This can be the place to play with various ways of presenting data to the user and discussing the idea with your team. Once you feel like you’ve got something you’re happy with, you can head on to the next stage.
Once you have identified a good idea, it’s time to bring it into reality.
You can develop the application from scratch using any software you choose. One of the best platforms for that is Sketch, which has a huge range of resources available for free.
Once you have finalized your design, you can then take your code to the next level.
Prototyping is where you see the basics of an app or interface appear in real-time before you. It’s a great way of finding clear problems in a potential application that will need solving before you actually build it.
If you reach out to leads with this for beta testing, it’s also a great way of receiving any feedback from your customers or clients to work on, or if you are in-house, you can get people to test it.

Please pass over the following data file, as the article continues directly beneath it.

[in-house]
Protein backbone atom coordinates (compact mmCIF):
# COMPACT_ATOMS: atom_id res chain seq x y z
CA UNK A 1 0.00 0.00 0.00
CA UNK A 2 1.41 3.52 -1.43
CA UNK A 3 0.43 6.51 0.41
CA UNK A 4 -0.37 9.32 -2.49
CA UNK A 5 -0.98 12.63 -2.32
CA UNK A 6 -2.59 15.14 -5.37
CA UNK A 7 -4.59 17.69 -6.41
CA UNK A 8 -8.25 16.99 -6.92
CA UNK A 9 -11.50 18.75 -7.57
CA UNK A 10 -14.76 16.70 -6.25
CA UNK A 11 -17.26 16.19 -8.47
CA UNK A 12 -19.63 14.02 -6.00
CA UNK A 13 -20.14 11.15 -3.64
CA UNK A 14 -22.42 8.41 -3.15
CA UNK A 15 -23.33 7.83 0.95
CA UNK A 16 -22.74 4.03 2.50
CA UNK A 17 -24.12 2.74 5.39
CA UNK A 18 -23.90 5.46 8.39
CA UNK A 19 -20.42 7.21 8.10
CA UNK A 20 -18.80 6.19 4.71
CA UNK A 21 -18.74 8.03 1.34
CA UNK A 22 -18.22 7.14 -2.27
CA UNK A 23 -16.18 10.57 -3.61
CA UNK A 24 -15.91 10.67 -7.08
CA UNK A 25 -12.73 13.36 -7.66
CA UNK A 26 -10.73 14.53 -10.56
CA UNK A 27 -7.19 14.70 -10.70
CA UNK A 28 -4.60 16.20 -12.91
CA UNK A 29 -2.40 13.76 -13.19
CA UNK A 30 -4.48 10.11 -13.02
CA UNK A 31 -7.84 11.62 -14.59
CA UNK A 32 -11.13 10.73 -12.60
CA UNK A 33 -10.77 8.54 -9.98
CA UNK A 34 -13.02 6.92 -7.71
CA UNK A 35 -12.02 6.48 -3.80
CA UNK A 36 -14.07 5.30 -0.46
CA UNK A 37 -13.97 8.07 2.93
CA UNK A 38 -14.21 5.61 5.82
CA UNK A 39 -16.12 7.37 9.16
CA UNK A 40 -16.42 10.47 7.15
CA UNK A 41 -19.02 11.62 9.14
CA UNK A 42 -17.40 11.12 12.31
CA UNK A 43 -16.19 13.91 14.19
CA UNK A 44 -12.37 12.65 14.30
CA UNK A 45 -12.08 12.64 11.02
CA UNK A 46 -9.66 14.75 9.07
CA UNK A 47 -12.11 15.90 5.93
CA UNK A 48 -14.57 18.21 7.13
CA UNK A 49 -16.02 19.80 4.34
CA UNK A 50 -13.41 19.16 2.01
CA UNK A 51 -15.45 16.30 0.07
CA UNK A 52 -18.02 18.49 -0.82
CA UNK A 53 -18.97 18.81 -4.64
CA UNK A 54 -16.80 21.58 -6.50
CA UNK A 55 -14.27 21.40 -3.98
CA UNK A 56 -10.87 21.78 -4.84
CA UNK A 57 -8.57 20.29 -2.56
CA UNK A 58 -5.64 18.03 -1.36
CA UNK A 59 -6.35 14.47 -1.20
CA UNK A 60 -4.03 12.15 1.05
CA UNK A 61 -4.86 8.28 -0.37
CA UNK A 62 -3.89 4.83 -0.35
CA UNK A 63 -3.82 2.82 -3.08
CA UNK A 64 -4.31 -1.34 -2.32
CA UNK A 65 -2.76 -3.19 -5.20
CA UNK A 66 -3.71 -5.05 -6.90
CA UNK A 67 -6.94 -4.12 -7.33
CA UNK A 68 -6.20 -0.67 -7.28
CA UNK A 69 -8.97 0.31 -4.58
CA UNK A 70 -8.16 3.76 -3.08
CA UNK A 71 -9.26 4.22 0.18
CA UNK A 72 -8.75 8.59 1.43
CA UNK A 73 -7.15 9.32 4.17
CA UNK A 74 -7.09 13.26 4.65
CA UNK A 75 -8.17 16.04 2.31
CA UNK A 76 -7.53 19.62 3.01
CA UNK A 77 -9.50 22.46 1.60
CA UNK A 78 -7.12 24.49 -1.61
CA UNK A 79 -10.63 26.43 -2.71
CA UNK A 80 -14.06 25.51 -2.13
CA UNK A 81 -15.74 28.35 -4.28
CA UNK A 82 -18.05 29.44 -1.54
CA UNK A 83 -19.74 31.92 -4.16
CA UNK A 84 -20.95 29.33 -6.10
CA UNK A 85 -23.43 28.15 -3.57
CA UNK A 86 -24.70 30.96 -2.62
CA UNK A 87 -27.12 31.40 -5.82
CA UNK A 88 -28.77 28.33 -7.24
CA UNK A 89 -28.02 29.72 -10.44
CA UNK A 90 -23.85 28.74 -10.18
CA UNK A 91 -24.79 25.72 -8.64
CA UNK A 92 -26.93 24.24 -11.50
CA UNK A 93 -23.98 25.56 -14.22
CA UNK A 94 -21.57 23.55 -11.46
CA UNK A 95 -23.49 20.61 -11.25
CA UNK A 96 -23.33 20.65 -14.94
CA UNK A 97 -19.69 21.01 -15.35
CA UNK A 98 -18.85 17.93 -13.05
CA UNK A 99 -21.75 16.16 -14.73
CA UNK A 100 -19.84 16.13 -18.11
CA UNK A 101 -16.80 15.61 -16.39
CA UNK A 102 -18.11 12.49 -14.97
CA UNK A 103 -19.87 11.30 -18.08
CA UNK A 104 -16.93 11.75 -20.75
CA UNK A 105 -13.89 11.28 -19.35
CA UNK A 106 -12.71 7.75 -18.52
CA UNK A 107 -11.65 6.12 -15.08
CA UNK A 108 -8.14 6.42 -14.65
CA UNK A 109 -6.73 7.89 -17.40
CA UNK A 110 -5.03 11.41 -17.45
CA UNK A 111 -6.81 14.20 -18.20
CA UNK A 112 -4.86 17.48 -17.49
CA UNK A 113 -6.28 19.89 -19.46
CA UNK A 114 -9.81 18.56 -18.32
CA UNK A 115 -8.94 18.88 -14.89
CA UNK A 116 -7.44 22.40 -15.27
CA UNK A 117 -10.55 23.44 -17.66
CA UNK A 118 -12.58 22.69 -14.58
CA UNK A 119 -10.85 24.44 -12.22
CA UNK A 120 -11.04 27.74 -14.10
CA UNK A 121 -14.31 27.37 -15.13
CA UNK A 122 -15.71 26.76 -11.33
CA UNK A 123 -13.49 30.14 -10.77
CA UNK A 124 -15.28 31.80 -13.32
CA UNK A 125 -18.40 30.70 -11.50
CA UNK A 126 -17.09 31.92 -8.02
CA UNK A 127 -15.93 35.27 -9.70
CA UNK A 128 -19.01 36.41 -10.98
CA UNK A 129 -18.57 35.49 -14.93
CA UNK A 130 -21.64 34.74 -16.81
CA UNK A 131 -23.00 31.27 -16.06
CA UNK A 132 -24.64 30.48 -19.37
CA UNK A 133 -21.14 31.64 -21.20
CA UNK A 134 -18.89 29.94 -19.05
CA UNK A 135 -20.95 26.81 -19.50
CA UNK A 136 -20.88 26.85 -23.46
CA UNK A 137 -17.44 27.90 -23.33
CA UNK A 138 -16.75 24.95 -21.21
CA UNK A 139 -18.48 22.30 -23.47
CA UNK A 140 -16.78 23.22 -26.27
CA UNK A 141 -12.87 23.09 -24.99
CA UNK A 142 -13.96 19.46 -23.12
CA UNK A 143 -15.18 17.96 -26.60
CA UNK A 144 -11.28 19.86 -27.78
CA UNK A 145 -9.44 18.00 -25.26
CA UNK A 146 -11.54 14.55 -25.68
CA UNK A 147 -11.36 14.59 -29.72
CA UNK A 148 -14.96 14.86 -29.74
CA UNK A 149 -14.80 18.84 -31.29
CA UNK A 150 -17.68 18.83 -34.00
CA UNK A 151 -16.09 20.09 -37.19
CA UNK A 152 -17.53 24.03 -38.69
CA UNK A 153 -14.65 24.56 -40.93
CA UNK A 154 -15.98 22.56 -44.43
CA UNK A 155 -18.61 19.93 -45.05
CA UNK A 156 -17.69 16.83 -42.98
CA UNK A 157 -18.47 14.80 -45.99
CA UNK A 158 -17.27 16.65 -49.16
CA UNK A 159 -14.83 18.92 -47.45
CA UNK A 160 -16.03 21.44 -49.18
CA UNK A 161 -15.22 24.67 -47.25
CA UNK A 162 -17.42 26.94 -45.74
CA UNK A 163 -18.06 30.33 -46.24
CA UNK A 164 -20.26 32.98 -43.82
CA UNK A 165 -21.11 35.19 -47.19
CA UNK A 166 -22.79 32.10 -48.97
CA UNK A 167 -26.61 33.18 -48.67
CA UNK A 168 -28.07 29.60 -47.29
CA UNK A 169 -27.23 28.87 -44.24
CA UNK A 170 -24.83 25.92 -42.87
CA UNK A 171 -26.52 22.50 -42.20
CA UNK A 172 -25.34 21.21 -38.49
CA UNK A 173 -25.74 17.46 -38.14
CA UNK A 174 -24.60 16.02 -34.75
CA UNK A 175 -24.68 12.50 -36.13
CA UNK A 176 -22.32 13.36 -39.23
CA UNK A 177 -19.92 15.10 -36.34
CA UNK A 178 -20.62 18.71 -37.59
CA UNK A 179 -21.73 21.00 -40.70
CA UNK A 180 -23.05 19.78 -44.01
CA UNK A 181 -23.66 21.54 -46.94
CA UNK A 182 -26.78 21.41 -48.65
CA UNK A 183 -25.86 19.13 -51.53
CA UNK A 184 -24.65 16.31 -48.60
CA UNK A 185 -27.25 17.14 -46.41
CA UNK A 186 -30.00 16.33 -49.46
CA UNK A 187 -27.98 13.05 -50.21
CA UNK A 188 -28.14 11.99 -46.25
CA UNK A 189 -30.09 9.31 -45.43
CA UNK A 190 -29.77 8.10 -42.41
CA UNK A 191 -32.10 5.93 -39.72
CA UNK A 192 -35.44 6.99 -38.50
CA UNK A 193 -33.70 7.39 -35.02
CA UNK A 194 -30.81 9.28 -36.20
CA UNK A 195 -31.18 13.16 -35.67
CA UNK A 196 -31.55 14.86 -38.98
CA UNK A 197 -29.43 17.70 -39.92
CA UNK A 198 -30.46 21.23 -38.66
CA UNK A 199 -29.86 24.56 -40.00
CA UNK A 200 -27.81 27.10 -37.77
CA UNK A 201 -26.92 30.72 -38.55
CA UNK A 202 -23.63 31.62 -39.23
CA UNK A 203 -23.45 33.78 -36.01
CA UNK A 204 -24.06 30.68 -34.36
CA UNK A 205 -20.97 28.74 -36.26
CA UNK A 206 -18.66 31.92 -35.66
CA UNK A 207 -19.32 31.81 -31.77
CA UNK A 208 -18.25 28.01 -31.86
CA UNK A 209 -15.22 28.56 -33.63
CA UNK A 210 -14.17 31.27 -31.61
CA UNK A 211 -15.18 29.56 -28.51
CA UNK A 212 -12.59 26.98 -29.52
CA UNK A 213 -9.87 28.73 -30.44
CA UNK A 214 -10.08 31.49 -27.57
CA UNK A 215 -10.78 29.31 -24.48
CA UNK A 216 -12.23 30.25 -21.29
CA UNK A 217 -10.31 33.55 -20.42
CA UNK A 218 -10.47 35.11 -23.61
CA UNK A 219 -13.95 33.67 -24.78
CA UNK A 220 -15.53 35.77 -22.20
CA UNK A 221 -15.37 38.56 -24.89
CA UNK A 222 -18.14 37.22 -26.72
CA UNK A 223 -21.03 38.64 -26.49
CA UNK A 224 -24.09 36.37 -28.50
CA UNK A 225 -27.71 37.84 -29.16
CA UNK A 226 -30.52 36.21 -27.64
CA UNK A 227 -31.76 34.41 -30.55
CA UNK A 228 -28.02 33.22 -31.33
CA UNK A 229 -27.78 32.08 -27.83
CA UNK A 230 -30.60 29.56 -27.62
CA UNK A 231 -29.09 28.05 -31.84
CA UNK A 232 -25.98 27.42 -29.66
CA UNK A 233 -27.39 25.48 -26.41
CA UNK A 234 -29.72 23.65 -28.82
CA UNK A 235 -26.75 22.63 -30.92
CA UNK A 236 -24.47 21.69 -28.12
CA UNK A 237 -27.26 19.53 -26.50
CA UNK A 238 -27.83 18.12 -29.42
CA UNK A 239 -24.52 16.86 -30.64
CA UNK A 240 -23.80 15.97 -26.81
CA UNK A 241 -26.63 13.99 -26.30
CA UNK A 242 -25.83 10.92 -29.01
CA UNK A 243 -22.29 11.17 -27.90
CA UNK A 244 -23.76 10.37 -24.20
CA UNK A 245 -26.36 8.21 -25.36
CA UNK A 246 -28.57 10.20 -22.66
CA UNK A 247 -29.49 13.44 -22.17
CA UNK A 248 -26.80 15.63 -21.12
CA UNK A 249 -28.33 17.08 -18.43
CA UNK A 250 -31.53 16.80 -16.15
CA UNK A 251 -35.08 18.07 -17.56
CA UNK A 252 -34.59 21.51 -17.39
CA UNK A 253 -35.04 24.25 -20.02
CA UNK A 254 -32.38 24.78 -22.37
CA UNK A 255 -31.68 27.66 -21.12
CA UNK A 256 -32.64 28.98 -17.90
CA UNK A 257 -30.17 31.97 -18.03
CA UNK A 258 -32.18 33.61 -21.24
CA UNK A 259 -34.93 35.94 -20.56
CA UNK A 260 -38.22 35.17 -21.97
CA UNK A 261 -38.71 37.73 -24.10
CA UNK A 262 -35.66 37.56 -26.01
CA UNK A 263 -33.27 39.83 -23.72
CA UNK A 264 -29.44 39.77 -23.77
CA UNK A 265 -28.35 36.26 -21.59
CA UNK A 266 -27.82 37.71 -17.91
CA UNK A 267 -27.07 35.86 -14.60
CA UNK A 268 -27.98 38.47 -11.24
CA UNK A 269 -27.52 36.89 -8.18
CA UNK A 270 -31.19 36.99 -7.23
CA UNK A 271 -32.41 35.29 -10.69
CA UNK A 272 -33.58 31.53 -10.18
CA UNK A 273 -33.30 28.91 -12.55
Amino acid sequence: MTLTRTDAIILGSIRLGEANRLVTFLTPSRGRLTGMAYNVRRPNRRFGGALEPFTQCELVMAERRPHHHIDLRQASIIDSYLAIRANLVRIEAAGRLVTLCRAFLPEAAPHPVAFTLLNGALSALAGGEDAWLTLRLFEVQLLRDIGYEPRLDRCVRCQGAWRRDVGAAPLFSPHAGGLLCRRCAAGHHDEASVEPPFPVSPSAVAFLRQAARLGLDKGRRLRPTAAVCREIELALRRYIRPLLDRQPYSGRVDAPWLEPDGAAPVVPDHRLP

You can use real data and a simple WordPress-like website to convey your concept, and then once people try it, they will tell you whether it’s really something that people would like.
Finally, you can bring the finished UI into reality. If you have a design team working on it with you, this can be fairly straightforward.
But, if you’re just starting in the business world, it is much more likely that you will be left with a lot of work to do. You could start by coding it into the codebase and defining any contracts that need to be signed for the work.
Once all that’s finished, it’s time to turn your ideas into reality. If, however, you don’t want a mountain to climb whilst your competitors climb molehills.
You always have the option of hiring a great team to work on it with you. Outsourcing to professional designers who are experienced in the field.
If you are not in a position where directly hiring everyone needed to accomplish your project, hiring outside firms is the smart decision.
Large companies like Apple and Google, who can build products with massive support teams in-house, often still hire external teams and agencies to support their in-house efforts.